In the past few years, the concept of mindfulness has found its way to yoga studios, corporations, schools, and medical offices. Lately, it has also gained popularity with a new audience: parents.
An internet search of the term “mindful parenting” turns up millions of articles, books, and activities. Research shows that engaging in mindful parenting is linked to more positive behavior in kids and less anxiety, depression, and acting out.
This is good news. Except, what exactly is mindful parenting and how do we do it?
According to Yael Shy, meditation teacher, author, and mother of two toddlers, mindful parenting is the act of being present to whatever is arising in a particular moment of parenting, whether that’s anger, love, or anything in between.
While we like to think of “being in the moment” as code for soaking in the joy our little ones bring us, Shy says that being present with our children also means bearing witness to some extremely unpleasant emotions, in both them and us.
The powerful love our kids inspire in us comes with equally intense feelings of anger, fear, and grief for the loss of our pre-motherhood selves. These emotions are normal and don’t mean we are bad parents. And though we often seek to avoid them, they are inevitable.
I regularly wish I could freeze time during an especially sweet moment with my child, yet when negative feelings arise in either of us, my instinct is to get rid of them as fast as possible. My son is crying, so I give him a cookie to distract from his frustration. I’m stressed, so I reach for my phone to block out the world’s demands. But these actions only teach our kids that bad feelings are to be avoided rather than explored and understood.
How do we train ourselves to comfortably inhabit the full, messy spectrum of emotions that is parenting? Shy has some ideas for us.
“Kids are just beginning their emotional development, so they become dysregulated often and quickly,” Shy said. “When this happens, what keeps me sane is to breathe deeply and touch a chair or the counter — something to keep me rooted in the world and in the present rather than flying off into the past or the future and matching my kids’ emotional swings.”
Compassion and forgiveness are also important. “We’re trying so hard to hold it all together,” Shy said. “It’s important to be gentle with yourself when things fall apart — the kids are fighting or you have a bad day. Just as you would try to calm your kids, sometimes your own inner baby needs calming.”
Finally, letting go of expectations plays a huge role in your ability to practice mindful parenting. Expectations tug us into the future and hinder our ability to achieve what Shy calls “a radical showing up” in the present moment for our children.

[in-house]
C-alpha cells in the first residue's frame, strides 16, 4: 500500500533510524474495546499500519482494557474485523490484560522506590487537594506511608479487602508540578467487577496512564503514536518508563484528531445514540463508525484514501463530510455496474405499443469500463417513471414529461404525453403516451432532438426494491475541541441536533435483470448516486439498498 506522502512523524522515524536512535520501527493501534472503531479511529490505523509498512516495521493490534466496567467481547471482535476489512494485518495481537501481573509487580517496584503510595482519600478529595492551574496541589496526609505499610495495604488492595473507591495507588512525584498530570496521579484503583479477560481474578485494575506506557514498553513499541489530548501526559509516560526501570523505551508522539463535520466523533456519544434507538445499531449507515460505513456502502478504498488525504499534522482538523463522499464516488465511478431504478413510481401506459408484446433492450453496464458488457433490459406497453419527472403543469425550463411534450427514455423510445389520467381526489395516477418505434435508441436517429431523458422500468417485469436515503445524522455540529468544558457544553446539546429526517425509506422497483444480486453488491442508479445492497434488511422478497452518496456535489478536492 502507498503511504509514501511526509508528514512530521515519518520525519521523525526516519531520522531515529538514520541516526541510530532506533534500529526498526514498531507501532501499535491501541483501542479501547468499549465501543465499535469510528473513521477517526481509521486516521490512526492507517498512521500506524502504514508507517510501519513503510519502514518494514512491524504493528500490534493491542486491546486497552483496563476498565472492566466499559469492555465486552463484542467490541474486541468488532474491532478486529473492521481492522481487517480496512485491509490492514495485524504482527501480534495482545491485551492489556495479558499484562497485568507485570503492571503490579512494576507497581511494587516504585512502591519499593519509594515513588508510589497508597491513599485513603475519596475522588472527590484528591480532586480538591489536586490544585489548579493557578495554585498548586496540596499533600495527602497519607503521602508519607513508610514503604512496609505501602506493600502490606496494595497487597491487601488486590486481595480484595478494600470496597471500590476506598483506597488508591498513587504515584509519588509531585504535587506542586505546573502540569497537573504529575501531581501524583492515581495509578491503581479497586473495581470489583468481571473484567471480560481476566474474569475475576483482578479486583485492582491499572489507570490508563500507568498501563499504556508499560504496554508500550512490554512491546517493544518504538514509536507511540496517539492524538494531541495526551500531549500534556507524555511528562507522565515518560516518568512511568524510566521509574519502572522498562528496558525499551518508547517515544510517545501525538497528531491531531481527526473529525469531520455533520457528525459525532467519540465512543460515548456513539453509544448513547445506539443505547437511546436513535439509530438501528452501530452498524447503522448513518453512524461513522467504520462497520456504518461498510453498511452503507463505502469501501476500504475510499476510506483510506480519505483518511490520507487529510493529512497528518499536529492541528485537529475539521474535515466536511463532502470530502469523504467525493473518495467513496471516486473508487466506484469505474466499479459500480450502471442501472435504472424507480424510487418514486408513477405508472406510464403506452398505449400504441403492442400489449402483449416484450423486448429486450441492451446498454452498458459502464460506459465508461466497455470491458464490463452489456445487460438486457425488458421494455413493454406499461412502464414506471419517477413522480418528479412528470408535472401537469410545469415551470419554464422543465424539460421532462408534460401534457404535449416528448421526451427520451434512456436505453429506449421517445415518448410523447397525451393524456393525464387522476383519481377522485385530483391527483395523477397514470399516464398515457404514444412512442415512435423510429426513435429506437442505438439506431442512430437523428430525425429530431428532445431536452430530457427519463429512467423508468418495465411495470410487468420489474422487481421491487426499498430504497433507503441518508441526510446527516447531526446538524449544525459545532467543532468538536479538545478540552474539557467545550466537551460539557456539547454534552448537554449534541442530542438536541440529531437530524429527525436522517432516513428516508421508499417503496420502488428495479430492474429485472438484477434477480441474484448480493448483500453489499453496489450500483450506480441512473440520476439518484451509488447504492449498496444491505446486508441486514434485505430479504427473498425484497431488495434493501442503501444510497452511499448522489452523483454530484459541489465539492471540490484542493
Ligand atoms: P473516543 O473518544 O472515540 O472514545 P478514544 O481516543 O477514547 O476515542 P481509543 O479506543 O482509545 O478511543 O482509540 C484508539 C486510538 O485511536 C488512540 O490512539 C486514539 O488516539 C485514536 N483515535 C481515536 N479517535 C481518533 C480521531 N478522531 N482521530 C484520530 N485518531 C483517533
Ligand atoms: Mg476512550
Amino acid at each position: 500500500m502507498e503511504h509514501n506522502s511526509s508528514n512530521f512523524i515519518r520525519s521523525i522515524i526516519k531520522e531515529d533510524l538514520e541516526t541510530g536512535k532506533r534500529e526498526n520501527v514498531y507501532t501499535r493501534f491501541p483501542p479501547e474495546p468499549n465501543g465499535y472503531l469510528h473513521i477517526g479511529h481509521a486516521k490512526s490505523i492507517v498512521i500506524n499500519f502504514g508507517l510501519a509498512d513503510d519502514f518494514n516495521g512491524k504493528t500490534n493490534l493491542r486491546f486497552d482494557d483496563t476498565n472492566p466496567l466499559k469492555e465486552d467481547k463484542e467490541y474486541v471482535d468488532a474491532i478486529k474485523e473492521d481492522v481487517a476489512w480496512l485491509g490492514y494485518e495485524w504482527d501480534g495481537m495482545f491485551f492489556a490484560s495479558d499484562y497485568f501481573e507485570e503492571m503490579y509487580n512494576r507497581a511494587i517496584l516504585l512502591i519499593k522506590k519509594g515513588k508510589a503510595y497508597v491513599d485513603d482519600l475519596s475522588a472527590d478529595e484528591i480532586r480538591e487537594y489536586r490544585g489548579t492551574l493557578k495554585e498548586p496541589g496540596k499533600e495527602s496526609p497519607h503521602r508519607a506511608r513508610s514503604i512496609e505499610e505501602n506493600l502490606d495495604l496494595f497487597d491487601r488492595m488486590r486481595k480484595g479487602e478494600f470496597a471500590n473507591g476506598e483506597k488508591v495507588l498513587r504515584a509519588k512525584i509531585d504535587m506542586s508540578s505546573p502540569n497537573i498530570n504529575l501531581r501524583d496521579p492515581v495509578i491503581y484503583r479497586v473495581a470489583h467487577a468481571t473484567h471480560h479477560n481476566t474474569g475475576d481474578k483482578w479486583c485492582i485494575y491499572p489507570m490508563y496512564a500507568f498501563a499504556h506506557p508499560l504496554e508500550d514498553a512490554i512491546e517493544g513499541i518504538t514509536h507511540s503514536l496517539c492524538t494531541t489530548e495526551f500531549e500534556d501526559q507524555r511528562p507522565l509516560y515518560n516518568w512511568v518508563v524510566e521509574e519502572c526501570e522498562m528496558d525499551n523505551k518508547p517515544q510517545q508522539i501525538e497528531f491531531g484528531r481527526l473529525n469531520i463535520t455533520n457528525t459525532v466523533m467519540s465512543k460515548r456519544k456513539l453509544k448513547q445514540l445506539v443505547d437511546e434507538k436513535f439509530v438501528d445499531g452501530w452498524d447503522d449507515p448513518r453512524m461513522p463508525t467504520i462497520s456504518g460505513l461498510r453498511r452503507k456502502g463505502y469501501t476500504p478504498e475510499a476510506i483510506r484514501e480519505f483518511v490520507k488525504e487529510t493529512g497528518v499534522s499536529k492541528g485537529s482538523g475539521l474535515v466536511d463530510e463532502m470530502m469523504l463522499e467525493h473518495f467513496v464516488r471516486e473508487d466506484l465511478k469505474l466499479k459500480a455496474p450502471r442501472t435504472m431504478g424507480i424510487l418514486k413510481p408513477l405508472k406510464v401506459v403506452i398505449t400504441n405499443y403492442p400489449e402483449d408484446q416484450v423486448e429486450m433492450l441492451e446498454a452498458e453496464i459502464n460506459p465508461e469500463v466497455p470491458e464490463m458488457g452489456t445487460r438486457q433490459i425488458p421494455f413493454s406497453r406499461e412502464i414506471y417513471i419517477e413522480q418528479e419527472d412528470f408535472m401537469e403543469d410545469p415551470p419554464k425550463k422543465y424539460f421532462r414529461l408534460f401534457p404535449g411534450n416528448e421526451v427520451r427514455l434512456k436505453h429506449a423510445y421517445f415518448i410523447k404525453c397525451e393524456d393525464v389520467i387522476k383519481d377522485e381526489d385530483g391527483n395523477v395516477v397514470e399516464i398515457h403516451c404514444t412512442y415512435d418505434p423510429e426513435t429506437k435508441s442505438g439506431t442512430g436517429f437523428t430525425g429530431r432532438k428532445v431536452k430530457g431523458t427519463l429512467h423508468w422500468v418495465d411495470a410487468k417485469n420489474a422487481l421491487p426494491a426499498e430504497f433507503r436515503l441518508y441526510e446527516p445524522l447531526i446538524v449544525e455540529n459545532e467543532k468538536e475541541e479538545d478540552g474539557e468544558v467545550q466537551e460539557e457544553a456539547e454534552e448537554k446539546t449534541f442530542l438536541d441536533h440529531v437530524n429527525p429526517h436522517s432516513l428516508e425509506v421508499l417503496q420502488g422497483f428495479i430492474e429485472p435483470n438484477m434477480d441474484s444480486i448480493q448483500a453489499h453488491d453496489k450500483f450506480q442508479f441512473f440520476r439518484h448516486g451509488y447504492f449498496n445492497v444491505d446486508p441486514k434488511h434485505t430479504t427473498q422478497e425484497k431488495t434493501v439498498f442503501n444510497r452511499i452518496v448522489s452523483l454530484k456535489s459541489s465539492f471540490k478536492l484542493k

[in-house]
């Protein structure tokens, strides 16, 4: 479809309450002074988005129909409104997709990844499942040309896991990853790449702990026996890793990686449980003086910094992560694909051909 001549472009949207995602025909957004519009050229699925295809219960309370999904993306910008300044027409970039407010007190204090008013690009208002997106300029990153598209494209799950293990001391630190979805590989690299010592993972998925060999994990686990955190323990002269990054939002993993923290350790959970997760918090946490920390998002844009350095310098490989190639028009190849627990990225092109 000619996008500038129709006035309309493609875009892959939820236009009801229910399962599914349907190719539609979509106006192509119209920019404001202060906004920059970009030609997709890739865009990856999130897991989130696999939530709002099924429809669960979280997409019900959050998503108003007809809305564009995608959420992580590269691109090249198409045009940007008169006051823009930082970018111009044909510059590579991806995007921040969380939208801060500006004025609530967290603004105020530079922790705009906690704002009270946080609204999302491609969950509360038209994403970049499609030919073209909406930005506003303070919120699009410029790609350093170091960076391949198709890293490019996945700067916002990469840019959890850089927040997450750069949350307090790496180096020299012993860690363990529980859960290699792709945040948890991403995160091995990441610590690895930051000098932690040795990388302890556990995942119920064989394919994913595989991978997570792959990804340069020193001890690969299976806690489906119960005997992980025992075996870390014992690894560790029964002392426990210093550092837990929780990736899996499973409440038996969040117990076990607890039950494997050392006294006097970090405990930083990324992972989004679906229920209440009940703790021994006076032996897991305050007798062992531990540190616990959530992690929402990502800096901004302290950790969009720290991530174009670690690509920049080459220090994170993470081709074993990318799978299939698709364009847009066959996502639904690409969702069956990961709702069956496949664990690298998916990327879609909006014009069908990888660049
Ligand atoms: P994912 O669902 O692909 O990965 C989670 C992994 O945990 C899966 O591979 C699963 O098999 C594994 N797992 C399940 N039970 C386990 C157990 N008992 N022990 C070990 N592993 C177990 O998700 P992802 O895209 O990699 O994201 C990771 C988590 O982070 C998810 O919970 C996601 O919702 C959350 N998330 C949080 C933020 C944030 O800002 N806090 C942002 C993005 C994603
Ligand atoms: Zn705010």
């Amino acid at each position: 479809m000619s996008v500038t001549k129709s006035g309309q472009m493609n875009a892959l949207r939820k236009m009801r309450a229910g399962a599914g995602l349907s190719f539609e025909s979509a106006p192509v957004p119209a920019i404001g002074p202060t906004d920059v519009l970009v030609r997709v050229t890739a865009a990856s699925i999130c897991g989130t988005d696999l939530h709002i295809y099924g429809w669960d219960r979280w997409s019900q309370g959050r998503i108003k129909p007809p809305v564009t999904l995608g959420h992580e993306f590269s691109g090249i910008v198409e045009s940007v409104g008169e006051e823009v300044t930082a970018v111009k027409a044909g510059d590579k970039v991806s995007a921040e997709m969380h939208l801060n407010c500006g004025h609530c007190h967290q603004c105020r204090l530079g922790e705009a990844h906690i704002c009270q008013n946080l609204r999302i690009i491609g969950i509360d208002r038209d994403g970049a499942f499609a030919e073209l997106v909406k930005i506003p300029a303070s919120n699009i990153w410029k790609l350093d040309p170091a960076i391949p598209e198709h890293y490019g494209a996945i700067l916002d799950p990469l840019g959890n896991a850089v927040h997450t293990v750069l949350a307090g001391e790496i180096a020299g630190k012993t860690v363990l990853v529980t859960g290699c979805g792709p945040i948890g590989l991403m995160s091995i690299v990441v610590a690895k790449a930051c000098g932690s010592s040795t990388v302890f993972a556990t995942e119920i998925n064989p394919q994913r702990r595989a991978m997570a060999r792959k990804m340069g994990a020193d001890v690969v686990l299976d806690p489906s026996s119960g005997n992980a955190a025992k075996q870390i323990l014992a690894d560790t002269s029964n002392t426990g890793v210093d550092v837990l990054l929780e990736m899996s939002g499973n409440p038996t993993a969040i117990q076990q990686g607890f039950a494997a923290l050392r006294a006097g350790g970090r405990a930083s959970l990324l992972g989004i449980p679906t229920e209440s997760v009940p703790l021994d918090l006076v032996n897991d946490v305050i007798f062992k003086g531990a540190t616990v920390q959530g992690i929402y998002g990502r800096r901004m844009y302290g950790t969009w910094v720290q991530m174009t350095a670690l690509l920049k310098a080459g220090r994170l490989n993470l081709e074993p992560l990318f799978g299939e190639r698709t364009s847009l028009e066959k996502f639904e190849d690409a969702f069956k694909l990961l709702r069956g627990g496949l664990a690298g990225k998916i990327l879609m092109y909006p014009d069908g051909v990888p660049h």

Sometimes these are expectations we have for ourselves, like the email inbox we keep meaning to clean out or the workout we told ourselves we’d squeeze in. Sometimes they are expectations of others, like our child or our partner behaving a certain way. Either way, setting aside expectations helps us stay rooted in the present, the place where we can best help and support our kids.
Along with parents, children can also benefit from practicing mindfulness. At each developmental stage, mindfulness has been shown to be a useful tool for decreasing anxiety and promoting self-control and social skills. In some cases, it’s also being used as part of treatment programs for ADHD.
The good news is that kids are naturally present. As Shy puts it, “Their wonder is at an eleven.”
Beyond their natural ability to be in the present moment, the best way for kids to learn mindfulness is to see it modeled.
“For better or for worse, you’re so connected to your kids that they will pick up on everything you’re doing and feeling,” Shy said.
While we often try to hide our strong feelings from our kid, telling them when we’re angry or sad can help them learn how to identify these emotions in themselves. Additionally, using simple, visible tactics for coping with emotions when we’re with our kids makes them more likely to do the same when the need arises, for example, taking a few deep breaths and focusing on how they feel in our body when we’re mad or asking for a hug and enjoying the sensation of physical connection when we’re sad.
“When all else fails I like to quote Daniel Tiger: ‘When you feel so mad that you want to roar, take a deep breath and count to four.’ This works for both parents and kids!” Shy said.
We all have days as parents when we feel like we barely catch our breath before the next wave of crises. It’s easy to feel battered about by our own emotions and those of our kids. Beginning to practice mindful parenting, though, can help us breathe more easily in between the waves and grab a life preserver while we wait for the calm that will inevitably return.